#TuksSportHighSchool: Athletics Foundation Trust - a major partner of TuksAtheltics Academy at TuksSport High School

Posted on February 11, 2021

Eight years ago, the Athletics Foundation Trust's (AFT) decision-makers set about creating a unique youth development programme to make a real difference in South Africa through education and athletics. Today, they are a major partner of TuksAtheltics Academy at TuksSport High School.

Hardly a year has passed since 2014 in which one or more of the Trust's sponsored athletes did not make media headlines. There have been World Champions, Olympians and record breakers.  If nothing unforeseen happens, at least three of the Trust's former athletes could line up for the upcoming Tokyo Olympic Games. There might even be a medal on the cards.

None of this would have been possible without the Trust's generous sponsorship. From day one, the vision has been to unearth talented young athletes, mostly from far-off rural areas all over the country, who would not otherwise have had an opportunity, and guide them to become leading athletes on and off the track. The Trust partnered with TuksSport High School to ensure that every sponsored athlete can access a solid high school education until the completion of their basic education.

"No sports career lasts forever. We want young athletes to realize that not everyone is going to become a professional athlete, so education is viewed as equally important," said Rose Juby, AFT National Programme Manager.

From a pilot group of 24 athletes in 2014, numbers have increased every year, with 89 athletes completing matric.  This year, the Trust has awarded over 90 bursaries. 

As of today, TuksSport High School matriculants & TuksAtheltics Academy graduates are pursuing careers in American colleges and studying locally in various fields including medicine, teaching, computer science and law.

One of the most significant breakthroughs happened in 2016 when Clarence Munyai and Gift Leotlela got selected to compete at the Rio Olympic Games in Brazil. They became the youngest male track and field athletes to do so. At the time, they were 18-year-old and being the Trust sponsored learner-athletes at TuksSport High School.

Another highlight was Munyai setting the SA senior 200m-record in 2018 when he clocked 19.69s during the National Championships. This still ranks him 11th on the World Athletics all-time list.  In 2019, he was part of the SA 4x100m-relay team that set a new Africa and SA record at the World Championships in Doha running 37.65s in the heats. It is believed the team is paving its way to winning a medal in Tokyo.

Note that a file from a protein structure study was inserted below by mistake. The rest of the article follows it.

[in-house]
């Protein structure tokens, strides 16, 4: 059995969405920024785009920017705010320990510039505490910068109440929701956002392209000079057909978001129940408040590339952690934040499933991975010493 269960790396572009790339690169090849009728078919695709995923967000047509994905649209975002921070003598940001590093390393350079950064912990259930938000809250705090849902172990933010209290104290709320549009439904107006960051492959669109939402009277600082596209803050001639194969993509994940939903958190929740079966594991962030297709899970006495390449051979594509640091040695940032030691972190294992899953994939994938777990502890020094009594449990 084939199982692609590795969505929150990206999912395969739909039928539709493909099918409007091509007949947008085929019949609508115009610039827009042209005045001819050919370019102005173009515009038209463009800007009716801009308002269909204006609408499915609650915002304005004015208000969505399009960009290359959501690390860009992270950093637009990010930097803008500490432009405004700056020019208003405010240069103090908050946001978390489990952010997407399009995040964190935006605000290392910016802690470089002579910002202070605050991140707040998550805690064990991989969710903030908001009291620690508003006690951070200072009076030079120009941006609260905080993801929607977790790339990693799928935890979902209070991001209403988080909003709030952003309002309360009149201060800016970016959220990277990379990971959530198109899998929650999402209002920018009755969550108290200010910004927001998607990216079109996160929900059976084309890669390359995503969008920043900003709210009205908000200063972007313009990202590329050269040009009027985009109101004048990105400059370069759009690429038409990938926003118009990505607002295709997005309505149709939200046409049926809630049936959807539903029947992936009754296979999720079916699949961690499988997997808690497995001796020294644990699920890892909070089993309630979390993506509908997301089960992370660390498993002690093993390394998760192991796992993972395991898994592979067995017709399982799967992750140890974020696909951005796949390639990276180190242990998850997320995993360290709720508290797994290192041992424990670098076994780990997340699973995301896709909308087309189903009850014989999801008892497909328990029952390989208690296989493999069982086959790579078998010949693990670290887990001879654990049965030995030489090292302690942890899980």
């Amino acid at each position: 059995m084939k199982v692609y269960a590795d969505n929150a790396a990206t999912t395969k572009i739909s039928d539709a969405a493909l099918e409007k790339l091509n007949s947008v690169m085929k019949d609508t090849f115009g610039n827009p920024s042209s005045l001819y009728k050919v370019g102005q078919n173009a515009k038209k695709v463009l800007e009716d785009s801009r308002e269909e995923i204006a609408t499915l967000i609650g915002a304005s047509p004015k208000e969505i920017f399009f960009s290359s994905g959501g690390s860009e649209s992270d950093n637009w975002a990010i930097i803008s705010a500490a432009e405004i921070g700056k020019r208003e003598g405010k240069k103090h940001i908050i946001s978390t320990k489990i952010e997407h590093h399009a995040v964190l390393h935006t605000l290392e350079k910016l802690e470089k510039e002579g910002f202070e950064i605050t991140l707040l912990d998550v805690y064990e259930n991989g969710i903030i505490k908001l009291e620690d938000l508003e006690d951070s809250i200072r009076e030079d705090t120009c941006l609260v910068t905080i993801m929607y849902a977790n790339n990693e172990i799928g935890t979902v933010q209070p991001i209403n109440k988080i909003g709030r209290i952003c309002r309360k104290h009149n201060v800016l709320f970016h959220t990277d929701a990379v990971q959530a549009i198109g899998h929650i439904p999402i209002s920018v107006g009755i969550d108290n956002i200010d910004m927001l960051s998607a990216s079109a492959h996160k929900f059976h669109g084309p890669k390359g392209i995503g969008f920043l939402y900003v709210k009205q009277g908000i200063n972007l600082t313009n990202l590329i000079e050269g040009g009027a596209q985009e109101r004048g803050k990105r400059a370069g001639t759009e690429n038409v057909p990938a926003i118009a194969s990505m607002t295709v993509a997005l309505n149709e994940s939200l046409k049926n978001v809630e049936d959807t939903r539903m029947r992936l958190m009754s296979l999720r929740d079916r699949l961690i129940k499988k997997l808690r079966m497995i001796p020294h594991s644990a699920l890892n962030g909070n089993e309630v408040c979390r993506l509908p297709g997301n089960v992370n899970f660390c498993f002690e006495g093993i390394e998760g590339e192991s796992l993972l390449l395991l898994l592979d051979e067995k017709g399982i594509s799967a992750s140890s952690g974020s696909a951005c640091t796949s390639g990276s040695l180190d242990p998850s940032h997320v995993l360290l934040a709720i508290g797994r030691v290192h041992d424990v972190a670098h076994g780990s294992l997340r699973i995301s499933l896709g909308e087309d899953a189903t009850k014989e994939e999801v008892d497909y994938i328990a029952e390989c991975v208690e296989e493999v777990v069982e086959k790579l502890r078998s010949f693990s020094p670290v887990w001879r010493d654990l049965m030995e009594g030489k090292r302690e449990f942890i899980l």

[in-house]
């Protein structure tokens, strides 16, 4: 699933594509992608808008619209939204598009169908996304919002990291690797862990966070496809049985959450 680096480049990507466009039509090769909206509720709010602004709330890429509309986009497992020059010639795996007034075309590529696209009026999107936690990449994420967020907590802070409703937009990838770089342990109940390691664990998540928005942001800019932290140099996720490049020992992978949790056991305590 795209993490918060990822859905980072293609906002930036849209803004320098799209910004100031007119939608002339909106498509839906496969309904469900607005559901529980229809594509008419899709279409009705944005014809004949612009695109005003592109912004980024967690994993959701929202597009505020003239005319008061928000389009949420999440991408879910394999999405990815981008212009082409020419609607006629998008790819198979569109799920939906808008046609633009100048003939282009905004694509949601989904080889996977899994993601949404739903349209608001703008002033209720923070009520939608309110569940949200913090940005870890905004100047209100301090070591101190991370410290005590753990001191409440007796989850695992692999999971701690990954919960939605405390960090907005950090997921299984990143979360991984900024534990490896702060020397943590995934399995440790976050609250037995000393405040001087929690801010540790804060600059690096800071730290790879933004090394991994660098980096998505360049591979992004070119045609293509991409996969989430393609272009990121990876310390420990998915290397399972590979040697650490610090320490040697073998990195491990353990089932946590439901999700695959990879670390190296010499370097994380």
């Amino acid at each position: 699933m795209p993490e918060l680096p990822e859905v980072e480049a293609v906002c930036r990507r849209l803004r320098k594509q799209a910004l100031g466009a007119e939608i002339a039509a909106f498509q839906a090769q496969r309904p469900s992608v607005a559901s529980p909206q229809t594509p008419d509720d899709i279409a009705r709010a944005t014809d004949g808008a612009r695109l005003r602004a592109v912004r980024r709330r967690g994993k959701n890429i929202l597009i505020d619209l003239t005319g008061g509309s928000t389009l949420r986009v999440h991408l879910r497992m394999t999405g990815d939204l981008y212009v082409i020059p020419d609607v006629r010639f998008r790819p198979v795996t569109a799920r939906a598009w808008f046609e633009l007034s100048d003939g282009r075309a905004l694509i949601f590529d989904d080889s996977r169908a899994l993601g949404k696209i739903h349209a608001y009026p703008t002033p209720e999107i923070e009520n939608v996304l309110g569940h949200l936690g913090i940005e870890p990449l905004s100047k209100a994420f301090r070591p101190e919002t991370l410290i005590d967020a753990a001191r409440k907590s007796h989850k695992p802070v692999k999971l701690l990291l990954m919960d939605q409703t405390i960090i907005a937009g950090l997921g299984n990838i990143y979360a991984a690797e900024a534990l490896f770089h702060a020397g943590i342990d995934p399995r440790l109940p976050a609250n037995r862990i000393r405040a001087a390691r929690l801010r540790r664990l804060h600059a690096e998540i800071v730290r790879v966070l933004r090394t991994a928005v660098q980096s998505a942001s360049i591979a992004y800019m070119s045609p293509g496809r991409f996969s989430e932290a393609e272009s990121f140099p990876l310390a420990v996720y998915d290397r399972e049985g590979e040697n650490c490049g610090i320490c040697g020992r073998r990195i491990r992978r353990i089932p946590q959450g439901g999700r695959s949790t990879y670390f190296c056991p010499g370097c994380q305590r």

Leotlela won a silver in the 200m during the World Under-20 Championships in the Bydgoszcz, Poland. In 2017, he set a SA Junior record running 10.12s over 100 metres.

Sokwakhana Zazini got everyone talking when he won gold in the 400m-hurdles during the 2017 World Under-18 Championships. A year later in Tampere, Finland, he won gold again at the World Under-20 Championships. In 2019, he won silver at the World Student Games in Napoli, Italy. Looking at what he has achieved, he can qualify for the 400m-hurdles final in Tokyo.

In 2019, Sinesipho Dambile competed in the IAAF World Relay Championships in Japan's 200m relay, where the SA team won silver.

On the other hand, from the girls’ side, Prudence Sekgodiso is considered to be one of the prospects of South African women's athletics. Last year, she won the 800 metres in 2:02.16. In prediction, she can become the fifth South African female athlete to dip under two minutes over 800 metres. Since 2016, she has improved her 800m time by more than eight seconds. There is a real chance of her qualifying for Tokyo.

Visit athleticsfoundationtrust.org, for more information about the Athletics Foundation Trust.

- Author Wilhelm De Swardt

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